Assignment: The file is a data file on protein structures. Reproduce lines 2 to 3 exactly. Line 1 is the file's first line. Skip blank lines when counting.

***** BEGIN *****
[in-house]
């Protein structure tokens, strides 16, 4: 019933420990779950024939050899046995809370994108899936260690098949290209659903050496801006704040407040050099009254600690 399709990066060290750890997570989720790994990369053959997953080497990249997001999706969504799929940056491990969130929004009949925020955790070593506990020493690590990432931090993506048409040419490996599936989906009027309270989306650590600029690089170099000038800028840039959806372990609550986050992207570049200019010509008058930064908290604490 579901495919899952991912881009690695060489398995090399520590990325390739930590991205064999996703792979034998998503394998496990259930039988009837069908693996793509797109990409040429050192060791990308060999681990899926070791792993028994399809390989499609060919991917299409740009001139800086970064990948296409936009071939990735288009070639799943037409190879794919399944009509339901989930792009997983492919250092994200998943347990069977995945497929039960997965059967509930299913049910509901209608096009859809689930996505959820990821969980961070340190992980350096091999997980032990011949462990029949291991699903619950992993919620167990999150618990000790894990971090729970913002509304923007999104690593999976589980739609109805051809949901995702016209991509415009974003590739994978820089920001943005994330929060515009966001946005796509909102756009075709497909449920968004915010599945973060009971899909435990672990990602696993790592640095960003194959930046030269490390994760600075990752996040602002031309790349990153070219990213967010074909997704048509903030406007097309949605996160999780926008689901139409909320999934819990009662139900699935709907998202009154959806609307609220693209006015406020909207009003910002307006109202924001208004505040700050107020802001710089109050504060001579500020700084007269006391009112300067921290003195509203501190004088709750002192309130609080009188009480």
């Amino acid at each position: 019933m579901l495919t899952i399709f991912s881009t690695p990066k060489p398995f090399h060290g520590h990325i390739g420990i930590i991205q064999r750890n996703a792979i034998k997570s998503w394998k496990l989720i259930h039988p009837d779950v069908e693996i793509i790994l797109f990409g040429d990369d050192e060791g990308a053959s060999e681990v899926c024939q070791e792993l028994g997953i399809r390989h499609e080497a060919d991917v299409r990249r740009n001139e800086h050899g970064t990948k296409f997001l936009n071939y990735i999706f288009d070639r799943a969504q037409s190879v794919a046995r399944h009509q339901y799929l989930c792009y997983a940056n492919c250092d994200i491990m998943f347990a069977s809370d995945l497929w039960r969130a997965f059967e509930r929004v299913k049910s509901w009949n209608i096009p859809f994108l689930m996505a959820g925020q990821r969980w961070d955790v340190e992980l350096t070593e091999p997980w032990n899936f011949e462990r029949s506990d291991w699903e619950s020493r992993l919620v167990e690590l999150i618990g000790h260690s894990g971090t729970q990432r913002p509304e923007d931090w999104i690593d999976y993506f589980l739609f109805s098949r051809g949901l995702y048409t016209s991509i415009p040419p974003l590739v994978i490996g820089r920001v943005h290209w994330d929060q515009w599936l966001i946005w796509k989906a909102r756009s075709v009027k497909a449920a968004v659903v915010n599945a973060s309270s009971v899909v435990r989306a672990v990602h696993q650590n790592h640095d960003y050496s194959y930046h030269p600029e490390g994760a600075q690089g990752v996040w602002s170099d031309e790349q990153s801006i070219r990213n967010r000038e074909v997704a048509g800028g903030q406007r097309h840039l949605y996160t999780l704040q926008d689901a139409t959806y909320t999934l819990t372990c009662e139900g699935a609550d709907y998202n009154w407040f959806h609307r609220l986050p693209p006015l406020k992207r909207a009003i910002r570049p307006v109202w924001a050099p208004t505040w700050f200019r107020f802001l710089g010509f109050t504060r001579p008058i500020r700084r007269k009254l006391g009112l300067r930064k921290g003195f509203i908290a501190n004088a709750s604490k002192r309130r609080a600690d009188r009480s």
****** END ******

């Protein structure tokens, strides 16, 4: 019933420990779950024939050899046995809370994108899936260690098949290209659903050496801006704040407040050099009254600690 399709990066060290750890997570989720790994990369053959997953080497990249997001999706969504799929940056491990969130929004009949925020955790070593506990020493690590990432931090993506048409040419490996599936989906009027309270989306650590600029690089170099000038800028840039959806372990609550986050992207570049200019010509008058930064908290604490 579901495919899952991912881009690695060489398995090399520590990325390739930590991205064999996703792979034998998503394998496990259930039988009837069908693996793509797109990409040429050192060791990308060999681990899926070791792993028994399809390989499609060919991917299409740009001139800086970064990948296409936009071939990735288009070639799943037409190879794919399944009509339901989930792009997983492919250092994200998943347990069977995945497929039960997965059967509930299913049910509901209608096009859809689930996505959820990821969980961070340190992980350096091999997980032990011949462990029949291991699903619950992993919620167990999150618990000790894990971090729970913002509304923007999104690593999976589980739609109805051809949901995702016209991509415009974003590739994978820089920001943005994330929060515009966001946005796509909102756009075709497909449920968004915010599945973060009971899909435990672990990602696993790592640095960003194959930046030269490390994760600075990752996040602002031309790349990153070219990213967010074909997704048509903030406007097309949605996160999780926008689901139409909320999934819990009662139900699935709907998202009154959806609307609220693209006015406020909207009003910002307006109202924001208004505040700050107020802001710089109050504060001579500020700084007269006391009112300067921290003195509203501190004088709750002192309130609080009188009480």
């Amino acid at each position: 019933m579901l495919t899952i399709f991912s881009t690695p990066k060489p398995f090399h060290g520590h990325i390739g420990i930590i991205q064999r750890n996703a792979i034998k997570s998503w394998k496990l989720i259930h039988p009837d779950v069908e693996i793509i790994l797109f990409g040429d990369d050192e060791g990308a053959s060999e681990v899926c024939q070791e792993l028994g997953i399809r390989h499609e080497a060919d991917v299409r990249r740009n001139e800086h050899g970064t990948k296409f997001l936009n071939y990735i999706f288009d070639r799943a969504q037409s190879v794919a046995r399944h009509q339901y799929l989930c792009y997983a940056n492919c250092d994200i491990m998943f347990a069977s809370d995945l497929w039960r969130a997965f059967e509930r929004v299913k049910s509901w009949n209608i096009p859809f994108l689930m996505a959820g925020q990821r969980w961070d955790v340190e992980l350096t070593e091999p997980w032990n899936f011949e462990r029949s506990d291991w699903e619950s020493r992993l919620v167990e690590l999150i618990g000790h260690s894990g971090t729970q990432r913002p509304e923007d931090w999104i690593d999976y993506f589980l739609f109805s098949r051809g949901l995702y048409t016209s991509i415009p040419p974003l590739v994978i490996g820089r920001v943005h290209w994330d929060q515009w599936l966001i946005w796509k989906a909102r756009s075709v009027k497909a449920a968004v659903v915010n599945a973060s309270s009971v899909v435990r989306a672990v990602h696993q650590n790592h640095d960003y050496s194959y930046h030269p600029e490390g994760a600075q690089g990752v996040w602002s170099d031309e790349q990153s801006i070219r990213n967010r000038e074909v997704a048509g800028g903030q406007r097309h840039l949605y996160t999780l704040q926008d689901a139409t959806y909320t999934l819990t372990c009662e139900g699935a609550d709907y998202n009154w407040f959806h609307r609220l986050p693209p006015l406020k992207r909207a009003i910002r570049p307006v109202w924001a050099p208004t505040w700050f200019r107020f802001l710089g010509f109050t504060r001579p008058i500020r700084r007269k009254l006391g009112l300067r930064k921290g003195f509203i908290a501190n004088a709750s604490k002192r309130r609080a600690d009188r009480s």